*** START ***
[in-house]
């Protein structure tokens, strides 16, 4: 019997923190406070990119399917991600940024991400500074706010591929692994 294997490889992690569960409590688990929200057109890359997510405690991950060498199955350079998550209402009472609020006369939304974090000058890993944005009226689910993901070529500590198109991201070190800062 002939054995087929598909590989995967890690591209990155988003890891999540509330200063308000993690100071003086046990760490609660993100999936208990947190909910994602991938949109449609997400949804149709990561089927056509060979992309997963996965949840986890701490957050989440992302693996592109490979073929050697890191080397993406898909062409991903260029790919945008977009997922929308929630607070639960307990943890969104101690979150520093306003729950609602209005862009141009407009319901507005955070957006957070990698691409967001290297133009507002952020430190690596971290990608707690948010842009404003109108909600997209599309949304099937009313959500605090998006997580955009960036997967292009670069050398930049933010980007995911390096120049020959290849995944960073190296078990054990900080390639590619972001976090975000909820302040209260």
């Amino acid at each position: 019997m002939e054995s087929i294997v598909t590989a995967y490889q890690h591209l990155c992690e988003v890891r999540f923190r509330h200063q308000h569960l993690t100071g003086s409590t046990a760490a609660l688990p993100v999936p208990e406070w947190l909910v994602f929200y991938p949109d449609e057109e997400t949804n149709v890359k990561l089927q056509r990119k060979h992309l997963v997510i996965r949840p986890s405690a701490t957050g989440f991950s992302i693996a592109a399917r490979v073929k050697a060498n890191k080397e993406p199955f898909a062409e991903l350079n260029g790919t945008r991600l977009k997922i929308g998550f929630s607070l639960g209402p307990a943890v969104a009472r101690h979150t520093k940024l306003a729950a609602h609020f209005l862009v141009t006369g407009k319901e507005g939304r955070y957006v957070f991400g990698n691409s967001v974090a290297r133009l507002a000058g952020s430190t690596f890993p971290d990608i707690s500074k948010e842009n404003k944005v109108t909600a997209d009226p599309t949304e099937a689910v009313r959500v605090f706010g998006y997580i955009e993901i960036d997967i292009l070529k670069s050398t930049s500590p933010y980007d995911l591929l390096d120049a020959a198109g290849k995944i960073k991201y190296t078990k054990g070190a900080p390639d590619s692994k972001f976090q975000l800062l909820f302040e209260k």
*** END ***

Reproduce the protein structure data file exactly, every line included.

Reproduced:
[in-house]
């Protein structure tokens, strides 16, 4: 019997923190406070990119399917991600940024991400500074706010591929692994 294997490889992690569960409590688990929200057109890359997510405690991950060498199955350079998550209402009472609020006369939304974090000058890993944005009226689910993901070529500590198109991201070190800062 002939054995087929598909590989995967890690591209990155988003890891999540509330200063308000993690100071003086046990760490609660993100999936208990947190909910994602991938949109449609997400949804149709990561089927056509060979992309997963996965949840986890701490957050989440992302693996592109490979073929050697890191080397993406898909062409991903260029790919945008977009997922929308929630607070639960307990943890969104101690979150520093306003729950609602209005862009141009407009319901507005955070957006957070990698691409967001290297133009507002952020430190690596971290990608707690948010842009404003109108909600997209599309949304099937009313959500605090998006997580955009960036997967292009670069050398930049933010980007995911390096120049020959290849995944960073190296078990054990900080390639590619972001976090975000909820302040209260």
């Amino acid at each position: 019997m002939e054995s087929i294997v598909t590989a995967y490889q890690h591209l990155c992690e988003v890891r999540f923190r509330h200063q308000h569960l993690t100071g003086s409590t046990a760490a609660l688990p993100v999936p208990e406070w947190l909910v994602f929200y991938p949109d449609e057109e997400t949804n149709v890359k990561l089927q056509r990119k060979h992309l997963v997510i996965r949840p986890s405690a701490t957050g989440f991950s992302i693996a592109a399917r490979v073929k050697a060498n890191k080397e993406p199955f898909a062409e991903l350079n260029g790919t945008r991600l977009k997922i929308g998550f929630s607070l639960g209402p307990a943890v969104a009472r101690h979150t520093k940024l306003a729950a609602h609020f209005l862009v141009t006369g407009k319901e507005g939304r955070y957006v957070f991400g990698n691409s967001v974090a290297r133009l507002a000058g952020s430190t690596f890993p971290d990608i707690s500074k948010e842009n404003k944005v109108t909600a997209d009226p599309t949304e099937a689910v009313r959500v605090f706010g998006y997580i955009e993901i960036d997967i292009l070529k670069s050398t930049s500590p933010y980007d995911l591929l390096d120049a020959a198109g290849k995944i960073k991201y190296t078990k054990g070190a900080p390639d590619s692994k972001f976090q975000l800062l909820f302040e209260k």